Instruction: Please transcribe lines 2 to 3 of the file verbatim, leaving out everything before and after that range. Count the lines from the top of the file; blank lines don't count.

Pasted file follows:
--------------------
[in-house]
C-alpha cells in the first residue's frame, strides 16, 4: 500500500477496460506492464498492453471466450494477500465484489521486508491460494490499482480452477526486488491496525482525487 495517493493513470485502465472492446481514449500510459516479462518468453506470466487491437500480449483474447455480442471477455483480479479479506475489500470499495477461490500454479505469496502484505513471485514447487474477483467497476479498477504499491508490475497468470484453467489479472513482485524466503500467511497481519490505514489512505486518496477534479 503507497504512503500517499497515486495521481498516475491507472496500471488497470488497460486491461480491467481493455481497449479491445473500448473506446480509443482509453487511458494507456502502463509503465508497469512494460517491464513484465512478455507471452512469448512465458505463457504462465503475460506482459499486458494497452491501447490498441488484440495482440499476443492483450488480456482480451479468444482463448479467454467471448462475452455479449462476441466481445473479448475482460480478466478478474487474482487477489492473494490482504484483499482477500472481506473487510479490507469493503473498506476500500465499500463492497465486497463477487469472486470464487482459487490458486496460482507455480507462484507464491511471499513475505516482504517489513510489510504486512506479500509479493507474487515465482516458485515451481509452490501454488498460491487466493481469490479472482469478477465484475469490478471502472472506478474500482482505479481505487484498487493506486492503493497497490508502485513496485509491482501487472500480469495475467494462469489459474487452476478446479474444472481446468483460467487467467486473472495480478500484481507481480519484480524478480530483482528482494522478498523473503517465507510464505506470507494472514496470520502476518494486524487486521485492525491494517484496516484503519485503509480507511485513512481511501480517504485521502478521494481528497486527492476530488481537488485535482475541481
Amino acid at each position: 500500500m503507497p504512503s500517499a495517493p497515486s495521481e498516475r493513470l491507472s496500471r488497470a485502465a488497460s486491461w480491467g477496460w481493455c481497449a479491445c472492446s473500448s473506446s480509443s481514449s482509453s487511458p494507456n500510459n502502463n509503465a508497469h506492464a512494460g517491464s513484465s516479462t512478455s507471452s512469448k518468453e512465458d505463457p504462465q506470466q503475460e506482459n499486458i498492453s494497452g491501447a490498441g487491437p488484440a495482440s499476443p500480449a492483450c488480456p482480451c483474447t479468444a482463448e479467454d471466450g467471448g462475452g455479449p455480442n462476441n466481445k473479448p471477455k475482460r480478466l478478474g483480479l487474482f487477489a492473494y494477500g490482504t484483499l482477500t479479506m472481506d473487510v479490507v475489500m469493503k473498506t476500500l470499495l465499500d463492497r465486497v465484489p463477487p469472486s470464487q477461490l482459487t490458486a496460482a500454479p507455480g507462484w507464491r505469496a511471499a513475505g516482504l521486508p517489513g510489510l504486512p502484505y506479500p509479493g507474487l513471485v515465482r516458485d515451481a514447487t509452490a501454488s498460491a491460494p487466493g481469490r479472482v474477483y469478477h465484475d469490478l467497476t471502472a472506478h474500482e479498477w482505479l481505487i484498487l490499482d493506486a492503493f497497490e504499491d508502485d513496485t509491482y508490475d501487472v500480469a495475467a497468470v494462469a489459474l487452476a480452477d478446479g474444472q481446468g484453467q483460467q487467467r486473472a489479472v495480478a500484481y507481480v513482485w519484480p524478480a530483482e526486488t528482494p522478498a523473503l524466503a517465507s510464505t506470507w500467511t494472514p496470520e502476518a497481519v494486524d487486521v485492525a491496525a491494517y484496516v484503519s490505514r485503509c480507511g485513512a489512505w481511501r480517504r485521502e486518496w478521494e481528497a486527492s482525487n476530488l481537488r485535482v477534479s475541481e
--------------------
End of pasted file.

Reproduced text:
C-alpha cells in the first residue's frame, strides 16, 4: 500500500477496460506492464498492453471466450494477500465484489521486508491460494490499482480452477526486488491496525482525487 495517493493513470485502465472492446481514449500510459516479462518468453506470466487491437500480449483474447455480442471477455483480479479479506475489500470499495477461490500454479505469496502484505513471485514447487474477483467497476479498477504499491508490475497468470484453467489479472513482485524466503500467511497481519490505514489512505486518496477534479 503507497504512503500517499497515486495521481498516475491507472496500471488497470488497460486491461480491467481493455481497449479491445473500448473506446480509443482509453487511458494507456502502463509503465508497469512494460517491464513484465512478455507471452512469448512465458505463457504462465503475460506482459499486458494497452491501447490498441488484440495482440499476443492483450488480456482480451479468444482463448479467454467471448462475452455479449462476441466481445473479448475482460480478466478478474487474482487477489492473494490482504484483499482477500472481506473487510479490507469493503473498506476500500465499500463492497465486497463477487469472486470464487482459487490458486496460482507455480507462484507464491511471499513475505516482504517489513510489510504486512506479500509479493507474487515465482516458485515451481509452490501454488498460491487466493481469490479472482469478477465484475469490478471502472472506478474500482482505479481505487484498487493506486492503493497497490508502485513496485509491482501487472500480469495475467494462469489459474487452476478446479474444472481446468483460467487467467486473472495480478500484481507481480519484480524478480530483482528482494522478498523473503517465507510464505506470507494472514496470520502476518494486524487486521485492525491494517484496516484503519485503509480507511485513512481511501480517504485521502478521494481528497486527492476530488481537488485535482475541481
Amino acid at each position: 500500500m503507497p504512503s500517499a495517493p497515486s495521481e498516475r493513470l491507472s496500471r488497470a485502465a488497460s486491461w480491467g477496460w481493455c481497449a479491445c472492446s473500448s473506446s480509443s481514449s482509453s487511458p494507456n500510459n502502463n509503465a508497469h506492464a512494460g517491464s513484465s516479462t512478455s507471452s512469448k518468453e512465458d505463457p504462465q506470466q503475460e506482459n499486458i498492453s494497452g491501447a490498441g487491437p488484440a495482440s499476443p500480449a492483450c488480456p482480451c483474447t479468444a482463448e479467454d471466450g467471448g462475452g455479449p455480442n462476441n466481445k473479448p471477455k475482460r480478466l478478474g483480479l487474482f487477489a492473494y494477500g490482504t484483499l482477500t479479506m472481506d473487510v479490507v475489500m469493503k473498506t476500500l470499495l465499500d463492497r465486497v465484489p463477487p469472486s470464487q477461490l482459487t490458486a496460482a500454479p507455480g507462484w507464491r505469496a511471499a513475505g516482504l521486508p517489513g510489510l504486512p502484505y506479500p509479493g507474487l513471485v515465482r516458485d515451481a514447487t509452490a501454488s498460491a491460494p487466493g481469490r479472482v474477483y469478477h465484475d469490478l467497476t471502472a472506478h474500482e479498477w482505479l481505487i484498487l490499482d493506486a492503493f497497490e504499491d508502485d513496485t509491482y508490475d501487472v500480469a495475467a497468470v494462469a489459474l487452476a480452477d478446479g474444472q481446468g484453467q483460467q487467467r486473472a489479472v495480478a500484481y507481480v513482485w519484480p524478480a530483482e526486488t528482494p522478498a523473503l524466503a517465507s510464505t506470507w500467511t494472514p496470520e502476518a497481519v494486524d487486521v485492525a491496525a491494517y484496516v484503519s490505514r485503509c480507511g485513512a489512505w481511501r480517504r485521502e486518496w478521494e481528497a486527492s482525487n476530488l481537488r485535482v477534479s475541481e